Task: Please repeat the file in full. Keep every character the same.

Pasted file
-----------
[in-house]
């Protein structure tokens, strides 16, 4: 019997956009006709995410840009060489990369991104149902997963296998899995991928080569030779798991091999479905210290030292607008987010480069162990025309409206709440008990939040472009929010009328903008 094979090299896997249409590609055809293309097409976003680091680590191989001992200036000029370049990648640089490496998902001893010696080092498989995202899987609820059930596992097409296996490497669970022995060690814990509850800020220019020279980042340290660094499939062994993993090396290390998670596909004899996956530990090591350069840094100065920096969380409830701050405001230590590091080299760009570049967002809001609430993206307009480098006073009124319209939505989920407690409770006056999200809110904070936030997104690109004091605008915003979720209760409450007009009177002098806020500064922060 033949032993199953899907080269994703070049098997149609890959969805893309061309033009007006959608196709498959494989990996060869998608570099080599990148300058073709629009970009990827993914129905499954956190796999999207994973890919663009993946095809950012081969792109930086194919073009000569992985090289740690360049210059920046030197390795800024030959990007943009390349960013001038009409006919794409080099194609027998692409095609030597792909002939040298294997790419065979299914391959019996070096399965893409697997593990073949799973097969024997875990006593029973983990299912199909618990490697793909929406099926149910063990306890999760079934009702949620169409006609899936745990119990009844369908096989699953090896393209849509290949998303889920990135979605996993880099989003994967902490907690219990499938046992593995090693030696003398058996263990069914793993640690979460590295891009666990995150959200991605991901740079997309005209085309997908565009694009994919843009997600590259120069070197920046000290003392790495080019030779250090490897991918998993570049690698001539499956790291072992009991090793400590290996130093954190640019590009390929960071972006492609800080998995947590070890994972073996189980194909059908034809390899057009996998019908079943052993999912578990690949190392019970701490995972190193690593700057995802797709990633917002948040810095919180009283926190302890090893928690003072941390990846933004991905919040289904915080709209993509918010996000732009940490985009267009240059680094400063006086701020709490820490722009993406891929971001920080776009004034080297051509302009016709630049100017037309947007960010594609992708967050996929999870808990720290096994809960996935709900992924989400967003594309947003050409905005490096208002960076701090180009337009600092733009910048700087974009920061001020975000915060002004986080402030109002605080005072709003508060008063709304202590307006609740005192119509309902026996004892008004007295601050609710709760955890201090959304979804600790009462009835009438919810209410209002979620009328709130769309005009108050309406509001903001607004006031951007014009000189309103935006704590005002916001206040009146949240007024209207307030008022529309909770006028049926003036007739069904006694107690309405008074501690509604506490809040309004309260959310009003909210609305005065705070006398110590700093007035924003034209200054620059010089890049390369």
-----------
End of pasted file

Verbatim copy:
[in-house]
């Protein structure tokens, strides 16, 4: 019997956009006709995410840009060489990369991104149902997963296998899995991928080569030779798991091999479905210290030292607008987010480069162990025309409206709440008990939040472009929010009328903008 094979090299896997249409590609055809293309097409976003680091680590191989001992200036000029370049990648640089490496998902001893010696080092498989995202899987609820059930596992097409296996490497669970022995060690814990509850800020220019020279980042340290660094499939062994993993090396290390998670596909004899996956530990090591350069840094100065920096969380409830701050405001230590590091080299760009570049967002809001609430993206307009480098006073009124319209939505989920407690409770006056999200809110904070936030997104690109004091605008915003979720209760409450007009009177002098806020500064922060 033949032993199953899907080269994703070049098997149609890959969805893309061309033009007006959608196709498959494989990996060869998608570099080599990148300058073709629009970009990827993914129905499954956190796999999207994973890919663009993946095809950012081969792109930086194919073009000569992985090289740690360049210059920046030197390795800024030959990007943009390349960013001038009409006919794409080099194609027998692409095609030597792909002939040298294997790419065979299914391959019996070096399965893409697997593990073949799973097969024997875990006593029973983990299912199909618990490697793909929406099926149910063990306890999760079934009702949620169409006609899936745990119990009844369908096989699953090896393209849509290949998303889920990135979605996993880099989003994967902490907690219990499938046992593995090693030696003398058996263990069914793993640690979460590295891009666990995150959200991605991901740079997309005209085309997908565009694009994919843009997600590259120069070197920046000290003392790495080019030779250090490897991918998993570049690698001539499956790291072992009991090793400590290996130093954190640019590009390929960071972006492609800080998995947590070890994972073996189980194909059908034809390899057009996998019908079943052993999912578990690949190392019970701490995972190193690593700057995802797709990633917002948040810095919180009283926190302890090893928690003072941390990846933004991905919040289904915080709209993509918010996000732009940490985009267009240059680094400063006086701020709490820490722009993406891929971001920080776009004034080297051509302009016709630049100017037309947007960010594609992708967050996929999870808990720290096994809960996935709900992924989400967003594309947003050409905005490096208002960076701090180009337009600092733009910048700087974009920061001020975000915060002004986080402030109002605080005072709003508060008063709304202590307006609740005192119509309902026996004892008004007295601050609710709760955890201090959304979804600790009462009835009438919810209410209002979620009328709130769309005009108050309406509001903001607004006031951007014009000189309103935006704590005002916001206040009146949240007024209207307030008022529309909770006028049926003036007739069904006694107690309405008074501690509604506490809040309004309260959310009003909210609305005065705070006398110590700093007035924003034209200054620059010089890049390369």